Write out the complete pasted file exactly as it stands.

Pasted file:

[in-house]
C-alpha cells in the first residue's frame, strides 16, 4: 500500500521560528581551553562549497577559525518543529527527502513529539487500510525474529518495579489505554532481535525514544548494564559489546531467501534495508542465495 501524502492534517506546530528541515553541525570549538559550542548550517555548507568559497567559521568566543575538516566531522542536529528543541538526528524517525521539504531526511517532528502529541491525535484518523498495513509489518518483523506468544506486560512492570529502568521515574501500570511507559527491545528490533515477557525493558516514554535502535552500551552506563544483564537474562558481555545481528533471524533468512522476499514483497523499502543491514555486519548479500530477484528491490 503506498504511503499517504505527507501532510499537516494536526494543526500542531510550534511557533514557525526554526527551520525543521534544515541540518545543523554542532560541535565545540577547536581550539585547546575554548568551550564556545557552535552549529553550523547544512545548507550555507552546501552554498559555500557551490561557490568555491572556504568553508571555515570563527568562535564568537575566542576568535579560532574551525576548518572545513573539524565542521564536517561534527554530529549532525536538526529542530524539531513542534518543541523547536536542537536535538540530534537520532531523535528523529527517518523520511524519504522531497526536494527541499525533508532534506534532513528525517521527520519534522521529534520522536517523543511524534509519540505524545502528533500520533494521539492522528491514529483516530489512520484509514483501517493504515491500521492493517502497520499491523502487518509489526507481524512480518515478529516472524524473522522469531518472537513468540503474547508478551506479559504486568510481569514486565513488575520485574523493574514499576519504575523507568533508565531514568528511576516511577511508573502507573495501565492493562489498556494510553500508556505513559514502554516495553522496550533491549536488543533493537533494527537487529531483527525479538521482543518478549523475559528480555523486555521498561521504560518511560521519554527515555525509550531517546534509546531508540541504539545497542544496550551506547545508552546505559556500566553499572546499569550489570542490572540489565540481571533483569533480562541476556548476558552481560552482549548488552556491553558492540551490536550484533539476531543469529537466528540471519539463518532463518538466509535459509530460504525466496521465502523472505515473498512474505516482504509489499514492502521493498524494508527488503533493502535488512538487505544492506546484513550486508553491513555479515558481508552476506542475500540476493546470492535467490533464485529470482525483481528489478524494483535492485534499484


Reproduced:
[in-house]
C-alpha cells in the first residue's frame, strides 16, 4: 500500500521560528581551553562549497577559525518543529527527502513529539487500510525474529518495579489505554532481535525514544548494564559489546531467501534495508542465495 501524502492534517506546530528541515553541525570549538559550542548550517555548507568559497567559521568566543575538516566531522542536529528543541538526528524517525521539504531526511517532528502529541491525535484518523498495513509489518518483523506468544506486560512492570529502568521515574501500570511507559527491545528490533515477557525493558516514554535502535552500551552506563544483564537474562558481555545481528533471524533468512522476499514483497523499502543491514555486519548479500530477484528491490 503506498504511503499517504505527507501532510499537516494536526494543526500542531510550534511557533514557525526554526527551520525543521534544515541540518545543523554542532560541535565545540577547536581550539585547546575554548568551550564556545557552535552549529553550523547544512545548507550555507552546501552554498559555500557551490561557490568555491572556504568553508571555515570563527568562535564568537575566542576568535579560532574551525576548518572545513573539524565542521564536517561534527554530529549532525536538526529542530524539531513542534518543541523547536536542537536535538540530534537520532531523535528523529527517518523520511524519504522531497526536494527541499525533508532534506534532513528525517521527520519534522521529534520522536517523543511524534509519540505524545502528533500520533494521539492522528491514529483516530489512520484509514483501517493504515491500521492493517502497520499491523502487518509489526507481524512480518515478529516472524524473522522469531518472537513468540503474547508478551506479559504486568510481569514486565513488575520485574523493574514499576519504575523507568533508565531514568528511576516511577511508573502507573495501565492493562489498556494510553500508556505513559514502554516495553522496550533491549536488543533493537533494527537487529531483527525479538521482543518478549523475559528480555523486555521498561521504560518511560521519554527515555525509550531517546534509546531508540541504539545497542544496550551506547545508552546505559556500566553499572546499569550489570542490572540489565540481571533483569533480562541476556548476558552481560552482549548488552556491553558492540551490536550484533539476531543469529537466528540471519539463518532463518538466509535459509530460504525466496521465502523472505515473498512474505516482504509489499514492502521493498524494508527488503533493502535488512538487505544492506546484513550486508553491513555479515558481508552476506542475500540476493546470492535467490533464485529470482525483481528489478524494483535492485534499484